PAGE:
“Inch’Allah” is a song composed and sung in French by Salvatore Adamo in 1967. The lyrics were written by Adamo as a peace song in the context of the Six-Day War between Israel and the Arab States. The song was banned in virtually all Arab countries for what they perceived as its pro-Israel sentiments and the mentioning of Jerusalem as a Jewish city after it fell under Israeli control during the war.
Adamo’s song Inch Allah is probably the most haunting Jerusalem song of modern times. Perhaps the biggest Jerusalem world-wide hit ever, over the years it has become a beloved historical classic.
Inch Allah, by Belgian singer-songwriter Adamo, dominated the number one slot in the European hit parades for much of 1966-1967. It scored big in Latin America and even Japan. This Jerusalem song was originally in French, but it was later also recorded in Italian.
For anyone old enough to remember the European sixties, this song colored their youth. For their children, this song was the background to many of their parent’s stories and, in fact, probably to much of their own lives as well, since it still played frequently throughout the seventies and eighties. Not only has it remained a popular, well known ballad, Inch Allah even made a come back in 1993 when Adamo recorded it again.
What was all the fuss about? Jerusalem in 1966 was a city divided by barbed wire walls. From the heights of the Old City ramparts, Jordanian snipers would shoot and kill Jewish Jerusalemites on a daily basis.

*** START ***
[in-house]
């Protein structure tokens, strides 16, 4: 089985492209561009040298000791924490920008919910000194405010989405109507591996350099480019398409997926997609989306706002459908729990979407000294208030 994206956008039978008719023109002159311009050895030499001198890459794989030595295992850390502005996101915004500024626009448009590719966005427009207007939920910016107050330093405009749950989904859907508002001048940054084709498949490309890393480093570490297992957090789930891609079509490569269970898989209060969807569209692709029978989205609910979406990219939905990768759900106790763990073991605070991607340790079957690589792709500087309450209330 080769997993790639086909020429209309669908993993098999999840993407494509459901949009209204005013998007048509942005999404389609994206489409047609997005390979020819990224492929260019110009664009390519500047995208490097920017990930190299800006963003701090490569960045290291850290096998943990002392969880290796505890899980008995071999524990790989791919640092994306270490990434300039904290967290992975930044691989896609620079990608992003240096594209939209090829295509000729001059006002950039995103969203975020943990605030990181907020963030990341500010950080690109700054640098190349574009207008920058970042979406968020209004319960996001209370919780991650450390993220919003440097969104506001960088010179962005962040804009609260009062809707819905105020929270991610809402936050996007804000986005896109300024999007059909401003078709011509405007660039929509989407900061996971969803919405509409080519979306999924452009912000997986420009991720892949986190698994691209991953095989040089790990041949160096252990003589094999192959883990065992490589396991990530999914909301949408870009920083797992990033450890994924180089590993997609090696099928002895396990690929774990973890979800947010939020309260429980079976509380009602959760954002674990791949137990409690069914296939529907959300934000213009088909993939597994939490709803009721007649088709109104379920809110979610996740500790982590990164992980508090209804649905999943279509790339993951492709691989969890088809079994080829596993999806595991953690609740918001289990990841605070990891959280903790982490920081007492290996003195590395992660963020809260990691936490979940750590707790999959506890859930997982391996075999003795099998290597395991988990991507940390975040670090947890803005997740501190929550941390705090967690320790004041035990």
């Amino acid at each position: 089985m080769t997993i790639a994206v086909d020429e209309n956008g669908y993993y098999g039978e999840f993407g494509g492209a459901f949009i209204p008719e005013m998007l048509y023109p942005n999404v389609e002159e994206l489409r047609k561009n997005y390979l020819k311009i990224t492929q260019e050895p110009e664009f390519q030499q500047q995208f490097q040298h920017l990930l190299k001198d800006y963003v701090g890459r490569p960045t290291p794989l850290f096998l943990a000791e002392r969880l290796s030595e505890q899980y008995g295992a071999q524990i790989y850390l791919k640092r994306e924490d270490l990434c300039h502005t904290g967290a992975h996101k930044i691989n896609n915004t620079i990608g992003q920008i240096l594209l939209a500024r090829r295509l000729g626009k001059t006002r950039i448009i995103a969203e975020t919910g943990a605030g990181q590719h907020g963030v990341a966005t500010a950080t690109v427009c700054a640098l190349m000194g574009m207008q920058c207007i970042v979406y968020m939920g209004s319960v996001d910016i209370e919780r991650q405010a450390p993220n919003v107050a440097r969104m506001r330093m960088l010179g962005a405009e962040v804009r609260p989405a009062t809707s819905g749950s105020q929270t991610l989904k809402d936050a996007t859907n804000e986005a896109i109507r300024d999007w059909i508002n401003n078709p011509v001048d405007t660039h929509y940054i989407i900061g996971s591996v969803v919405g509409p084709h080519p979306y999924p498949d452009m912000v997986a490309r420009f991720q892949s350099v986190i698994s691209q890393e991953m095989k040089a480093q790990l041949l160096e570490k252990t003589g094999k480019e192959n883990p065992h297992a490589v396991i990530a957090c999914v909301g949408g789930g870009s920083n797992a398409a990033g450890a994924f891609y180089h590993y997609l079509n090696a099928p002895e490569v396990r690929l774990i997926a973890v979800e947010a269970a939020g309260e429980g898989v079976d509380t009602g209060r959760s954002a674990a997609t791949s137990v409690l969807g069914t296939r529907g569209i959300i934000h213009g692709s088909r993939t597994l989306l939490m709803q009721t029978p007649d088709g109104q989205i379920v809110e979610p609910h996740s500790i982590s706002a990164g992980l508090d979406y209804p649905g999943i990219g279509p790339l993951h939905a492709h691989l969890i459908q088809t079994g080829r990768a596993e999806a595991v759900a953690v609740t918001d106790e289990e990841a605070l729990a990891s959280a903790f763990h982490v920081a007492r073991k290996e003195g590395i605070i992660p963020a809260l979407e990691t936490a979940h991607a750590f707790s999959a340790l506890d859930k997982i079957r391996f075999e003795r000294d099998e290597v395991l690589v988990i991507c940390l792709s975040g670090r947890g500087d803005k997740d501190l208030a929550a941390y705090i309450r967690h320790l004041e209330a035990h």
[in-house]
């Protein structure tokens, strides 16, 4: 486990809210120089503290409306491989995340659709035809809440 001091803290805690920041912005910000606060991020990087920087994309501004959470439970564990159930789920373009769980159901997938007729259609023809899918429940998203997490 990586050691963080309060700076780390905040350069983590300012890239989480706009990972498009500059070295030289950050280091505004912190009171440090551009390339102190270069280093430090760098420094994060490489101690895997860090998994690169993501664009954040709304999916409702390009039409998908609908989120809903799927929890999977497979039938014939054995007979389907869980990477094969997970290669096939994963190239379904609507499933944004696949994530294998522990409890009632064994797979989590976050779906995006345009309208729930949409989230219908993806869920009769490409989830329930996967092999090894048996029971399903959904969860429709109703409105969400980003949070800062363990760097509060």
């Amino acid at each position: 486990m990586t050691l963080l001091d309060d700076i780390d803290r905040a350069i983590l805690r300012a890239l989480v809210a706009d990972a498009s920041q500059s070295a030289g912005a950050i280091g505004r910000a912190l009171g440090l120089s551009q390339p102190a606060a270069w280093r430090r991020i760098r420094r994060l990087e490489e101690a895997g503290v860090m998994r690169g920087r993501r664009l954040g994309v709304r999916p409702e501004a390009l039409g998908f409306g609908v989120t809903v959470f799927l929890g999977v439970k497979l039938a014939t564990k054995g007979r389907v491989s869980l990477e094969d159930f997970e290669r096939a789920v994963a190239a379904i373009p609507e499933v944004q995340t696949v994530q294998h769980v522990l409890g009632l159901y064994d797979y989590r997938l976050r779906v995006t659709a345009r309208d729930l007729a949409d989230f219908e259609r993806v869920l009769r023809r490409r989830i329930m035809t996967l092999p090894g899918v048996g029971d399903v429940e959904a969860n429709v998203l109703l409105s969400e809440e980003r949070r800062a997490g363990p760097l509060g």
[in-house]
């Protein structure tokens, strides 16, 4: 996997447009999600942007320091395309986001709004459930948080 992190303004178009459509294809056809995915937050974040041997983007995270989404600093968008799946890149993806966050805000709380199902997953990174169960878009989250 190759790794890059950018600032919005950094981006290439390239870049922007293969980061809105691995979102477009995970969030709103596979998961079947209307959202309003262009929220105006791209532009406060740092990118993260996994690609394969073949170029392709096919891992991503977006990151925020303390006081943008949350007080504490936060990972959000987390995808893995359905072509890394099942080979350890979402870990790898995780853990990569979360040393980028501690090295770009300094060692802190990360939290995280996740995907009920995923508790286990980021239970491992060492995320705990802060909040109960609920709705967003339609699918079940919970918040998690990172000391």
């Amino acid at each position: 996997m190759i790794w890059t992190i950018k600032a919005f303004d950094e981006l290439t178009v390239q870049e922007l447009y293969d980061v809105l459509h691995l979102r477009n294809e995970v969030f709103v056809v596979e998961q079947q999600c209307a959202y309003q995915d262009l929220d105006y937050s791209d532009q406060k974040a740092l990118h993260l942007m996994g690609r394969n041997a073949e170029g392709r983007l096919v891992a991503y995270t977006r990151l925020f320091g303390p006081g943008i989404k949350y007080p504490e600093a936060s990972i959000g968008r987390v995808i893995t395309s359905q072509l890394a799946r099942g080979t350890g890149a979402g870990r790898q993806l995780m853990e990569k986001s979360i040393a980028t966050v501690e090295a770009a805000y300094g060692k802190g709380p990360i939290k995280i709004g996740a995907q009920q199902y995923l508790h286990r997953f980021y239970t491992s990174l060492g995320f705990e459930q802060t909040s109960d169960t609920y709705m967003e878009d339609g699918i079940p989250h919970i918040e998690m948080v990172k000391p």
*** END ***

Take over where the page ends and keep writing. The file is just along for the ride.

Inch Allah is Arabic – it means “If God wills it …”
As the singer looks upon Jerusalem, a blood-red poppy on a rocky promontory, he sees the birds daring to fly over the deadly fences, the butterfly wondering whether he should reach for a flower on the other side, the women who risk their lives daily to reach a well, the olive tree mourning its shadow that lies in enemy territory. He looks at the suffering of Jerusalem, the road built of sacrificial courage, and hears a requiem for the six million dead who have no mausoleum, and who despite the desert sand have grown six million trees.
Adamo’s haunting ballad could not have been better timed – it played non-stop in much of Europe, Latin America and Japan for the better part of 1967, an almost prophetic prelude to the Six-Day War in the fall of 1967 that liberated Jerusalem and made it whole once more.
Although the song still plays in Europe, it is one almost never heard in Israel anymore. The pain of life in a divided Jerusalem is still too raw, the wound unhealed, and the specter of it ever happening again haunts too many Jerusalemites for us to have the heart to sing about it. Nevertheless, the song’s haunting images of Jerusalem in the moonlight remain a powerful statement for anyone who has ever heard it.
Adamo’s discography is extensive, spanning many decades of work, but Inch Allah must have been one of the decisive factors that led to his appointment as Belgium’s honorary UNICEF ambassador
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